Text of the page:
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All about: Linezolid

Big Image Pronouncation: (lin-EH-zoe-lid)
Class: Oxalodinones

Trade Names:
- Tablets 400 mg (sodium content is 1.95 mg per 400 mg tablet [0.1 mEq/tablet])
- Tablets 600 mg (sodium content is 2.92 mg per 600 mg tablet [0.1 mEq/tablet])
- Powder for oral suspension 100 mg per 5 mL (sodium content is 8.52 mg per 5 mL [0.4 mEq per 5 mL])
- Injection 2 mg/mL (sodium content is 0.38 mg/mL [5 mEq per 300 mL bag, 3.3 mEq per 200 mL bag, 1.7 mEq per 100 mL bag])

Zyvoxam (Canada)
Zyvoxam IV (Canada)

Mechanism of Action


Prevents the formation of a functional 70S initiation complex, which is essential to the bacterial translation process.



Rapidly and extensively absorbed. T max is 1 to 2 h. Absolute bioavailability is about 100% (no dose adjustment needed from IV to oral). Food does not affect absorption; however, T max is delayed from 1.5 to 2.2 h and C max is decreased 17% when high-fat food is given.


Readily distributed to well-perfused tissues; 31% protein bound. Vd at steady state is 40 to 50 L.


Primarily metabolized by oxidation of the morpholine ring. Metabolites are aminoethoxyacetic acid (A) and hydroxyethyl glycine (B) metabolite.


About 65% nonrenal Cl. Approximately 30% of dose appears in urine (40% as metabolite B, 10% as metabolite A). Renal Cl is 40 mL/min.

Indications and Usage

Treatment of vancomycin-resistant Enterococcus faecium infections; treatment of nosocomial pneumonia, complicated and uncomplicated skin and skin structure infections, and community-acquired pneumonia caused by susceptible strains of specific organisms.


Standard considerations.

Dosage and Administration

No dosage adjustment is necessary when switching from IV to PO. Administer IV infusion over a period of 30 to 120 min.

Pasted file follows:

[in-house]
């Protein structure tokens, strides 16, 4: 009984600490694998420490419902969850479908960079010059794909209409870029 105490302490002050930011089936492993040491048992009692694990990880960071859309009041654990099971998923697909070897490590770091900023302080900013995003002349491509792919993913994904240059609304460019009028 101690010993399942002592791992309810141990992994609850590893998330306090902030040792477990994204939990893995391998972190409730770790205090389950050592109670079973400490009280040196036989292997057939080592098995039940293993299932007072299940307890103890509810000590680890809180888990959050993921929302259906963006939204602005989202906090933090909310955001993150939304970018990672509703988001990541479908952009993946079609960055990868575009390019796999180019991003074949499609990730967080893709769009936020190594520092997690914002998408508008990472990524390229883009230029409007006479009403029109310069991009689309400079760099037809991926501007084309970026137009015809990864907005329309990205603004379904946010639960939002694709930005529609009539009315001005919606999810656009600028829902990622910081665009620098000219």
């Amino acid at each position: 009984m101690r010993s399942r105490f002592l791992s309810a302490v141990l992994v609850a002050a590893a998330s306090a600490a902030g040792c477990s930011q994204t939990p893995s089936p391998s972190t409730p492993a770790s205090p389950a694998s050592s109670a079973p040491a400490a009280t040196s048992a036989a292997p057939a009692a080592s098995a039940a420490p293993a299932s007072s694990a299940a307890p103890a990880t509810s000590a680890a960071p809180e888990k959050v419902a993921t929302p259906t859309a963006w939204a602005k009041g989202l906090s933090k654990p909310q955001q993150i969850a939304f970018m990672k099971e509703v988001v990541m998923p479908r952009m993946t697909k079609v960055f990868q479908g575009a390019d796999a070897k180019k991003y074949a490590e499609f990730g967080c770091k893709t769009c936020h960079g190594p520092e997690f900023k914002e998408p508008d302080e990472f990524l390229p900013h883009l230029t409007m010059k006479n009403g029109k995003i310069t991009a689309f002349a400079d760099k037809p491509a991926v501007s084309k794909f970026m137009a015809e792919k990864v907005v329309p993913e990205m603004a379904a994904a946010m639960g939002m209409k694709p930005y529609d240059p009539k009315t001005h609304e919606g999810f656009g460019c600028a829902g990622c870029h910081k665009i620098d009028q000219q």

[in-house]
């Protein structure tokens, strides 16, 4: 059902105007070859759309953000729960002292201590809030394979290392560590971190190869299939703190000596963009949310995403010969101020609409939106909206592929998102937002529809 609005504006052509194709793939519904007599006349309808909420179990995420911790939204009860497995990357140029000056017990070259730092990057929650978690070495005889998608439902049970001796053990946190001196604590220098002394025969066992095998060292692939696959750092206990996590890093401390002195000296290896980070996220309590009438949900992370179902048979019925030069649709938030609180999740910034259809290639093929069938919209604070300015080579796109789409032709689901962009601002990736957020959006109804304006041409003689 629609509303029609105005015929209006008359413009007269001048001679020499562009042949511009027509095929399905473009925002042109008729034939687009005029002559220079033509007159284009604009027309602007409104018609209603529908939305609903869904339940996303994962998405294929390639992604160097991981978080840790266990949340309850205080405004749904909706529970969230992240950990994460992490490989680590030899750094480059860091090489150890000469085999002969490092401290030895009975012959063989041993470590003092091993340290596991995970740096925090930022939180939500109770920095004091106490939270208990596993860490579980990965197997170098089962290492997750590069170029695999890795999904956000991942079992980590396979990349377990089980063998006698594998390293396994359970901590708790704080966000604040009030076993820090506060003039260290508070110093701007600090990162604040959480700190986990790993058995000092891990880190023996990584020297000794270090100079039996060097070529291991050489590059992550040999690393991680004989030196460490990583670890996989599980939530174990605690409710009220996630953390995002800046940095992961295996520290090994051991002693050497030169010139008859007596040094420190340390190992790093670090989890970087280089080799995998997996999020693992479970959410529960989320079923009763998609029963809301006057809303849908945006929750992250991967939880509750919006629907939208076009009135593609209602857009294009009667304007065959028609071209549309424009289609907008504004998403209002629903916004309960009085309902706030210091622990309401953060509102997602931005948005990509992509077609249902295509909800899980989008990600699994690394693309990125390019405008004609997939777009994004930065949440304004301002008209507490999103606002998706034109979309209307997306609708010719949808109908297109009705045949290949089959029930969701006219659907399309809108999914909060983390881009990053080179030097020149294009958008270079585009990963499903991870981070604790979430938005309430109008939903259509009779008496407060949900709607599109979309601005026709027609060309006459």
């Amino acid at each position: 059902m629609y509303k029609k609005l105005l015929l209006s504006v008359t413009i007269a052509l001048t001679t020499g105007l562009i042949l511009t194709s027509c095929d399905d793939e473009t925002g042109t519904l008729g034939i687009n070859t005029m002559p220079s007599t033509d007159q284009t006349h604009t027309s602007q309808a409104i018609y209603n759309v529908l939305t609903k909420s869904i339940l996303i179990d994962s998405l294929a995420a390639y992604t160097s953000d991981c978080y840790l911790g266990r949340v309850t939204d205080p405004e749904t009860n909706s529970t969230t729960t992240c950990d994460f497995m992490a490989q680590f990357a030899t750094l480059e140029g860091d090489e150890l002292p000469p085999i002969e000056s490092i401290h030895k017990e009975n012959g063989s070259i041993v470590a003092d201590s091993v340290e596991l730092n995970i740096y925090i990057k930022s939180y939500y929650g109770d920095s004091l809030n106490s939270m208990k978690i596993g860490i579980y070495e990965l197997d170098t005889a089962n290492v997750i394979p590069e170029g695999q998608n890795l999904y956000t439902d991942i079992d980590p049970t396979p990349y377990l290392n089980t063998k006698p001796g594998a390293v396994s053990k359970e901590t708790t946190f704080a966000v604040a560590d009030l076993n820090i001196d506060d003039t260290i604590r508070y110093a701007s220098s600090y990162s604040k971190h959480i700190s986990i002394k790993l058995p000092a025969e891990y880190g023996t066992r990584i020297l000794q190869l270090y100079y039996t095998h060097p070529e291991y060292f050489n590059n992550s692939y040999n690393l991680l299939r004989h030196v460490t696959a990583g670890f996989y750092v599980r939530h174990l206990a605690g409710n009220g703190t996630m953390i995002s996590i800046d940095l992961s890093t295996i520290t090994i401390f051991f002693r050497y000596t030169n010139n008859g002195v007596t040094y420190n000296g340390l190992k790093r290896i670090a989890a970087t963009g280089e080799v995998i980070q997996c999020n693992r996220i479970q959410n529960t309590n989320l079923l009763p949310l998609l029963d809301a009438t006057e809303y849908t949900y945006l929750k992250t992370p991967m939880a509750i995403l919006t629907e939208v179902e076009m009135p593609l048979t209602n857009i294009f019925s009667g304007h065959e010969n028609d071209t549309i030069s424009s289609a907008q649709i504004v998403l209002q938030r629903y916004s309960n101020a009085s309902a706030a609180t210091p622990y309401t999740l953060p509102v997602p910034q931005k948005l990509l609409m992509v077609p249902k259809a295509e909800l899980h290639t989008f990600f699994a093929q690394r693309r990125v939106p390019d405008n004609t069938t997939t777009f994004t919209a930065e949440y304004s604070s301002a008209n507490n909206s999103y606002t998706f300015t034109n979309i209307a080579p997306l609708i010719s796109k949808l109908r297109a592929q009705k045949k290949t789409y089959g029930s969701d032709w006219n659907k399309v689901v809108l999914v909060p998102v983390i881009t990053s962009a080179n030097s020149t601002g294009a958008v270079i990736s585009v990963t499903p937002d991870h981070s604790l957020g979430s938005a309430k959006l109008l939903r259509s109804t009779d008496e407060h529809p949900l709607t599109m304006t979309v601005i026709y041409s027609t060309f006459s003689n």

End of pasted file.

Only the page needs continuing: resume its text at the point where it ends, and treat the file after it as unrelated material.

Vancomycin-Resistant E. faecium Infections, Including Concomitant Bacteremia
Adults and children 12 yr of age and older

PO or IV 600 mg every 12 h for 14 to 28 days.

Children (birth through 11 yr of age)

PO or IV 10 mg/kg every 8 h for 14 to 28 days. Most preterm neonates younger than 7 days of age should start with 10 mg/kg every 12 h. A dose of 10 mg/kg every 8 h may be considered in neonates with a suboptimal response.

Nosocomial Pneumonia, Complicated Skin and Skin Structure Infections, Community-Acquired Pneumonia, Including Concomitant Bacteremia
Adults and children 12 yr of age and older

PO or IV 600 mg every 12 h for 10 to 14 days.

Children (birth through 11 yr of age)

PO or IV 10 mg/kg every 8 h for 10 to 14 days. Most preterm neonates less than 7 days of age should start with 10 mg/kg every 12 h. A dose of 10 mg/kg every 8 h may be considered in neonates with a suboptimal response.

Uncomplicated Skin and Skin Structure Infections

PO 400 mg every 12 h for 10 to 14 days.

Children 12 to 18 yr of age

PO 600 mg every 12 h for 10 to 14 days.

Children 5 to 11 yr of age

PO 10 mg/kg every 12 h for 10 to 14 days.

Children younger than 5 yr of age

PO 10 mg/kg every 8 h for 10 to 14 days. Most preterm neonates younger than 7 days of age should start with 10 mg/kg every 12 h. A dose of 10 mg/kg every 8 h may be considered in neonates with a suboptimal response.

Methicillin-Resistant Staphylococcus aureus

600 mg every 12 h.

General Advice

  • Oral suspension contains phenylalanine. Do not administer oral suspension to patient with phenylketonuria without first discussing with health care provider.
  • Administer tablets and oral suspension without regard to meals. Administer with food if GI upset occurs.
  • Gently mix suspension by inverting bottle 3 to 5 times before each dose. Do not shake suspension. Measure and administer prescribed dose of suspension using dosing syringe, dosing spoon, or dosing cup.
  • Suspension may be used in adults with swallowing problems.
  • For administration by intermittent IV infusion only. Not for intradermal, subcutaneous, IM, continuous IV infusion, IV bolus, or intra-arterial administration.
  • Keep infusion bag in protective overwrap until ready to administer.
  • Do not administer if solution is cloudy, discolored, or contains particulate matter. Solution may exhibit a yellow color, which is normal and does not affect potency.
  • Before administration, check IV bag for minute leaks by firmly squeezing bag. If leaks are detected, discard solution as sterility may be compromised.